NCI Scientists Solve Structure of Protein that Enables MERS Virus to Spread

By Julianne Heberlein, Werner H. Kirsten Student Intern, Staff Writer; photos by Richard Frederickson, Staff Photographer
Man standing by a write board

David Waugh, Ph.D., senior investigator, Macromolecular Crystallography Laboratory, Center for Cancer Research

Scientists at the Frederick National Lab have produced three crystal structures that reveal a specific part of a protein that can be targeted to fight the Middle East respiratory syndrome coronavirus (MERS-CoV), which causes an emerging viral respiratory illness.

Senior Investigator David Waugh, Ph.D., Macromolecular Crystallography Laboratory, has solved the structure of an enzyme known as the 3C-like protease (3CLpro), which, if blocked, can prevent the virus from replicating. Waugh’s lab used X-ray crystallography to produce detailed three-dimensional views of the enzyme that depict the entire structure, including the site that the enzyme uses to bind to other molecules. The binding site is an attractive target for inhibitors that could disable the enzyme and, thus, stop the virus from spreading.

MERS first appeared in Saudi Arabia in 2012, with some patients becoming infected after contact with camels; however, it is uncertain how camels spread the disease. MERS-CoV can be spread from person-to-person by sneezing, coughing, and even shaking hands. There is no treatment—four out of ten infected individuals will die.

The Centers for Disease Control and Prevention (CDC) is closely monitoring a new MERS-CoV outbreak in South Korea. So far, only two cases have been reported in the U.S. The CDC is working to identify the source of the virus, how it spreads, and how it can be controlled. The agency has also used advanced molecular detection to sequence the virus genome in order to further identify the characteristics of MERS-CoV.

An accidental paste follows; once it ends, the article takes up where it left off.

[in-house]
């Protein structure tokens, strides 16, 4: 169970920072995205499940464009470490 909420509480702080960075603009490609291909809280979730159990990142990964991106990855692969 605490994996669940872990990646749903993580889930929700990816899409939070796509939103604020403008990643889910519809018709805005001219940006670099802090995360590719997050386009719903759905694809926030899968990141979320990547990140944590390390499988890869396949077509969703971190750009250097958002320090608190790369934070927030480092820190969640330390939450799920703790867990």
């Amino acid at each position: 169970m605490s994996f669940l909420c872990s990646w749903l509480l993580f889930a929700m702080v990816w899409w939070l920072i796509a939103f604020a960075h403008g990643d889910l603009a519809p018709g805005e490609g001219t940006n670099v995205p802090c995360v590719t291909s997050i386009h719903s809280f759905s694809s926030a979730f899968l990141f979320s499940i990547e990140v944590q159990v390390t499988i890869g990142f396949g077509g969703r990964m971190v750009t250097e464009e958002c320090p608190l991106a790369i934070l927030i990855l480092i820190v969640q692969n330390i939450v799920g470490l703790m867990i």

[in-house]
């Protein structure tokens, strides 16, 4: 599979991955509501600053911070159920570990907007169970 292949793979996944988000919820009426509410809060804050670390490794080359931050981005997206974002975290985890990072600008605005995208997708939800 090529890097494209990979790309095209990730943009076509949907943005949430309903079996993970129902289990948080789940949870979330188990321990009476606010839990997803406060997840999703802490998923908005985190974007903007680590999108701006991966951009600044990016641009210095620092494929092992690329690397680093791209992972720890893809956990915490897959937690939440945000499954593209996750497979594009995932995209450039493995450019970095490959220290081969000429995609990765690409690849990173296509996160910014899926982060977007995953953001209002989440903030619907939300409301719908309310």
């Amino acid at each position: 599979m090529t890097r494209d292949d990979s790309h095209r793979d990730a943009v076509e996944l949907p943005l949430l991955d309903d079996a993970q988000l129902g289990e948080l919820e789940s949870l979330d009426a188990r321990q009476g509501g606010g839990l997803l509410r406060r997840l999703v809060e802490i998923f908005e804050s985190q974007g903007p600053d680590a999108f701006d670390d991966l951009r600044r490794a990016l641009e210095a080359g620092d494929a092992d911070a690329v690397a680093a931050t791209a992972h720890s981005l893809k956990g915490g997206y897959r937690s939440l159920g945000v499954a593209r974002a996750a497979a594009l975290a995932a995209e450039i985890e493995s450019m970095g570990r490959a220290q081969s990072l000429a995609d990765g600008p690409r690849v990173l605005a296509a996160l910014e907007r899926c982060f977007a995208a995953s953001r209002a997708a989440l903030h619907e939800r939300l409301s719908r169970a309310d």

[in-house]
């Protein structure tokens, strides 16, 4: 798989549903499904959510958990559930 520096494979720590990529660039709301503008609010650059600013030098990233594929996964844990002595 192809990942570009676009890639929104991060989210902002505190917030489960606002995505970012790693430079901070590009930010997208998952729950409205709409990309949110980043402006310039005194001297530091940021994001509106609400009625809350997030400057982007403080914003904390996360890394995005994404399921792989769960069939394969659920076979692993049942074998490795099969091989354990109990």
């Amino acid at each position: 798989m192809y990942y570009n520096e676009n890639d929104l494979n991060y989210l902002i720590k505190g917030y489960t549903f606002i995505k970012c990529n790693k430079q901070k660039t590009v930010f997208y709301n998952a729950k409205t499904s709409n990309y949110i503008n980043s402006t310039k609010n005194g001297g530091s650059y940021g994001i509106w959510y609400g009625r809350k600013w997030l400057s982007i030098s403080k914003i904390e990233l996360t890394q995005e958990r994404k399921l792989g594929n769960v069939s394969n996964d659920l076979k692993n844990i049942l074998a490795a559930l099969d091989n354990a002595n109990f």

In progressing research, the Macromolecular Crystallography Laboratory will use the three-dimensional structures of 3CLpro to find a congruous structure that can block the enzyme’s role in viral replication. Because MERS-CoV is similar to viruses that cause severe acute respiratory syndrome (SARS) and the common cold, with similarly structured 3CLpro, the current research may aid in drug development for all three viruses.

Waugh’s lab is screening potentially therapeutic compounds by breaking them into fragments and trying to match them with the enzyme’s active binding site. Fragments that reveal success in blocking 3CLpro will be further tested for their effect against MERS-CoV.

The research was supported by funding from the Frederick National Laboratory for Cancer Research’s prime contract and from the NCI Center for Cancer Research.


Crystals that were put in the X-ray beam to collect the diffraction data needed to solve the structure of MERS coronavirus 3C-like protease.